Answers: (1) It depends on how you phrase it. (2) Yes. (3) Yes, if you care about being paid on production, or you are the scrivener of deeds and assignments and want to avoid big trouble, or you pay people based on your interpretation of deeds and assignments and want to avoid big trouble. Otherwise, I guess not.
Moore v. Noble Energy is about the construction of a royalty reservation in a deed executed in 1955, and therefore about the answers to the three questions.
The Grantor reserved “a one-half non-participating royalty interest (one-half of one-eighth of production)”.
The Russells (grantee’s successors) entered into an oil and gas lease with Noble Energy that provided for the payment of a 3/16th royalty. Noble drilled four wells on the property. That’s about the time everybody started paying attention.
The Moores (grantor’s heirs) sued, asking the court to declare that they were entitled to one-half of the 3/16th royalty. The Russells argued that the Moores were only entitled to a fixed 1/16th royalty. The court agreed with the Russells.
The court contrasted a fraction of royalty with a fractional royalty:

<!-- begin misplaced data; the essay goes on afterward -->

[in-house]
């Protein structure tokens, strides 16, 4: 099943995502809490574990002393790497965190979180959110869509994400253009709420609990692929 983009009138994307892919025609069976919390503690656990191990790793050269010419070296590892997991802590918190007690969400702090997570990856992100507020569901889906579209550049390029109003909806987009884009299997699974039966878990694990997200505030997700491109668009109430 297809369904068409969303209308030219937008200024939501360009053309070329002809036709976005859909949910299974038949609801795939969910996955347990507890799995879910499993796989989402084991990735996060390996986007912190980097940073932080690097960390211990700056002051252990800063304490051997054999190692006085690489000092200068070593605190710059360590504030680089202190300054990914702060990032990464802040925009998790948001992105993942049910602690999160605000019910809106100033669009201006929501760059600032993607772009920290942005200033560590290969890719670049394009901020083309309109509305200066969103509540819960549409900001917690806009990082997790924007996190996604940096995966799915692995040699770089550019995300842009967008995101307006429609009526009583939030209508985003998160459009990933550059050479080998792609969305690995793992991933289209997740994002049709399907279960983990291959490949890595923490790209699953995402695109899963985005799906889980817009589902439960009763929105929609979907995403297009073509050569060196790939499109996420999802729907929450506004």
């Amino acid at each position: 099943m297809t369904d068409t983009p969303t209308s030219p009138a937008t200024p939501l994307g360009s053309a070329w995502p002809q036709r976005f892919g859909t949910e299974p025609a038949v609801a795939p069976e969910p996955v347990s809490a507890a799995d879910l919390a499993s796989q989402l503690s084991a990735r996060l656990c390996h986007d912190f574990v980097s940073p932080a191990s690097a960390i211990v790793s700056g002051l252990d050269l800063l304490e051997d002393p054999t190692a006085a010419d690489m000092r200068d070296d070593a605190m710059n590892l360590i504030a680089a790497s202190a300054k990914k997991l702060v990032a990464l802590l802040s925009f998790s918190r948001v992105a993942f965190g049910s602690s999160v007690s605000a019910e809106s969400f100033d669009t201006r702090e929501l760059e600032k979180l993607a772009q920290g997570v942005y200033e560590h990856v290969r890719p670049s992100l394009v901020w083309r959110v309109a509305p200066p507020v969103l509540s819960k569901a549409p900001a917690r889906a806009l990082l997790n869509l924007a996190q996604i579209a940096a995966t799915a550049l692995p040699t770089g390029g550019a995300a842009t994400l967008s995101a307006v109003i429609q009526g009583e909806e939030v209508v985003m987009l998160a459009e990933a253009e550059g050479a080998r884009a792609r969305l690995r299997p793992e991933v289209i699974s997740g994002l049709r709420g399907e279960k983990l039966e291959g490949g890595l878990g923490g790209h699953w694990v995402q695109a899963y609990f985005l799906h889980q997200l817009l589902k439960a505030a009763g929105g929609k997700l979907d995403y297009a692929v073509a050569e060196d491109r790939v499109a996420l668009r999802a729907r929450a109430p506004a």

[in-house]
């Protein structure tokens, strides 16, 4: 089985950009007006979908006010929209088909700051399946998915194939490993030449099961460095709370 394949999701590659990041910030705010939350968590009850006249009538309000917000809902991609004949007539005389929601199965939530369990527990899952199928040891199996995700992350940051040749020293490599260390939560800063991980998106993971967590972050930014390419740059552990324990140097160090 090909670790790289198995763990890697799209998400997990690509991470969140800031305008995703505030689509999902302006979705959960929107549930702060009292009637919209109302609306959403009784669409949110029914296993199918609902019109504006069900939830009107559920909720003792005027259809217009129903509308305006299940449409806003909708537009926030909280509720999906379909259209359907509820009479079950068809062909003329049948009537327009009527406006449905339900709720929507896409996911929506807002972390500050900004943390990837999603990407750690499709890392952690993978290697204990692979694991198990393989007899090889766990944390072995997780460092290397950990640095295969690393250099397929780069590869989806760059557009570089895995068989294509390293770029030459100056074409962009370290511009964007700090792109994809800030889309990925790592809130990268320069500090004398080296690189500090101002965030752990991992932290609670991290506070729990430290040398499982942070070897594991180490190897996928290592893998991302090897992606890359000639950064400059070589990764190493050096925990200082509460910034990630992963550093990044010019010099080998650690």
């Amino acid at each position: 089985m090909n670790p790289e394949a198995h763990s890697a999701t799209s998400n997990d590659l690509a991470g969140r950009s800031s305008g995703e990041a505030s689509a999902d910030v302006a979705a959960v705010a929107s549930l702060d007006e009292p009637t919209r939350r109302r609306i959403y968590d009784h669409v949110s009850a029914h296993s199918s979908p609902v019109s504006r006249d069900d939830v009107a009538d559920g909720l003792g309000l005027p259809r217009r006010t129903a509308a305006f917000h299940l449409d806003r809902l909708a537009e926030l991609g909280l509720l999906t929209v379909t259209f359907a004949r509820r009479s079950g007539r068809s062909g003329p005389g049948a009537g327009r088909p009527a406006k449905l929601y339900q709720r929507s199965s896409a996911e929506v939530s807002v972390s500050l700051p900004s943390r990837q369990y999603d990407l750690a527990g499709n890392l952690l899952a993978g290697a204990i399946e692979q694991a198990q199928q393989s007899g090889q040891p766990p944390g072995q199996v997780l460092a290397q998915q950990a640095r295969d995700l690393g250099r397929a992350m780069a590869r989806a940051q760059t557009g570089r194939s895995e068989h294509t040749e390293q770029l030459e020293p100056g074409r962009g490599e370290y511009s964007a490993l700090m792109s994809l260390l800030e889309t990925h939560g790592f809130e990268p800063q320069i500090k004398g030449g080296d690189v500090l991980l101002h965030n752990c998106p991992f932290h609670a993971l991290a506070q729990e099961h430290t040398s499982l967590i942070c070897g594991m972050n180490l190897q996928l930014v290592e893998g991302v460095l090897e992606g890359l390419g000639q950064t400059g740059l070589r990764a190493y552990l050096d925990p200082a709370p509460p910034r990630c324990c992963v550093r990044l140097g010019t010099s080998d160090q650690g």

“A fraction of royalty entitles the owner to a share of the mineral production equal to the stated fraction multiplied by the royalty retained in the lease.”
“A fractional royalty entitles the owner to the stated fraction of gross production, unaffected by the royalty reserved in the lease.”
The court then compared the language typically used to create these interests and concluded that the deed language was typical of that creating a fractional royalty. Given the absence any language indicating that the parties intended to create a fraction of royalty, the court held that the deed was unambiguous and the Moores were only entitled to a fixed 1/16 royalty.
The parenthetical was important in the construction of this reservation. The court observed that the “one-half non-participating royalty” without more would entitle the grantor to 50% of all production, thereby making it virtually impossible to lease in the future. The “(one-half of one-eighth of production)” cleared up any ambiguity, according to the court.
I compare this week’s musical interlude to the passing game of this year’s LSU football Tigers. Progress is not always forward. In 1955, the year of this deed, Bilboard’s No. 1 hit was Rock Around the Clock by Bill Haley and the Comets. My October 23rd post was about a 1963 deed. Bilboard’s chart-topper that year was Sugar Shack, by one-hit wonder Jimmy Gilmer and the Fireballs. You decide: Which has better field position?
Thanks to Bill Drabble for his contribution to this post.